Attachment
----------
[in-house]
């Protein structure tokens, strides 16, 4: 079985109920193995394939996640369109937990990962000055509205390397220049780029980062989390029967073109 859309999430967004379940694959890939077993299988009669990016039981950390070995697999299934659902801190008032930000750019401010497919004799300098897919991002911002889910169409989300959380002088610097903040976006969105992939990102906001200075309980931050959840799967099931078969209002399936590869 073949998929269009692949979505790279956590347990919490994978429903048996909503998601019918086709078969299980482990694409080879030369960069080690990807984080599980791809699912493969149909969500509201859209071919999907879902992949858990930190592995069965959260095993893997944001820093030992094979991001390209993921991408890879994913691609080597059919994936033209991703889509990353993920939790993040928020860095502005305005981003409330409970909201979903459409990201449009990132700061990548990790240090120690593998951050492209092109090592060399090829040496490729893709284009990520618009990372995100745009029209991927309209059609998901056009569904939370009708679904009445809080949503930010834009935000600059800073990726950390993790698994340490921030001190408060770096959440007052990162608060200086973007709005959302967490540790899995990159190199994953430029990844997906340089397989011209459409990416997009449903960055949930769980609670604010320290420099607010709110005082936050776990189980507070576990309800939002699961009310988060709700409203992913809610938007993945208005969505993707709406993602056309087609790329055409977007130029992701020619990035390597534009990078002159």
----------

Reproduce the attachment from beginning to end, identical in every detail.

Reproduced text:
[in-house]
């Protein structure tokens, strides 16, 4: 079985109920193995394939996640369109937990990962000055509205390397220049780029980062989390029967073109 859309999430967004379940694959890939077993299988009669990016039981950390070995697999299934659902801190008032930000750019401010497919004799300098897919991002911002889910169409989300959380002088610097903040976006969105992939990102906001200075309980931050959840799967099931078969209002399936590869 073949998929269009692949979505790279956590347990919490994978429903048996909503998601019918086709078969299980482990694409080879030369960069080690990807984080599980791809699912493969149909969500509201859209071919999907879902992949858990930190592995069965959260095993893997944001820093030992094979991001390209993921991408890879994913691609080597059919994936033209991703889509990353993920939790993040928020860095502005305005981003409330409970909201979903459409990201449009990132700061990548990790240090120690593998951050492209092109090592060399090829040496490729893709284009990520618009990372995100745009029209991927309209059609998901056009569904939370009708679904009445809080949503930010834009935000600059800073990726950390993790698994340490921030001190408060770096959440007052990162608060200086973007709005959302967490540790899995990159190199994953430029990844997906340089397989011209459409990416997009449903960055949930769980609670604010320290420099607010709110005082936050776990189980507070576990309800939002699961009310988060709700409203992913809610938007993945208005969505993707709406993602056309087609790329055409977007130029992701020619990035390597534009990078002159």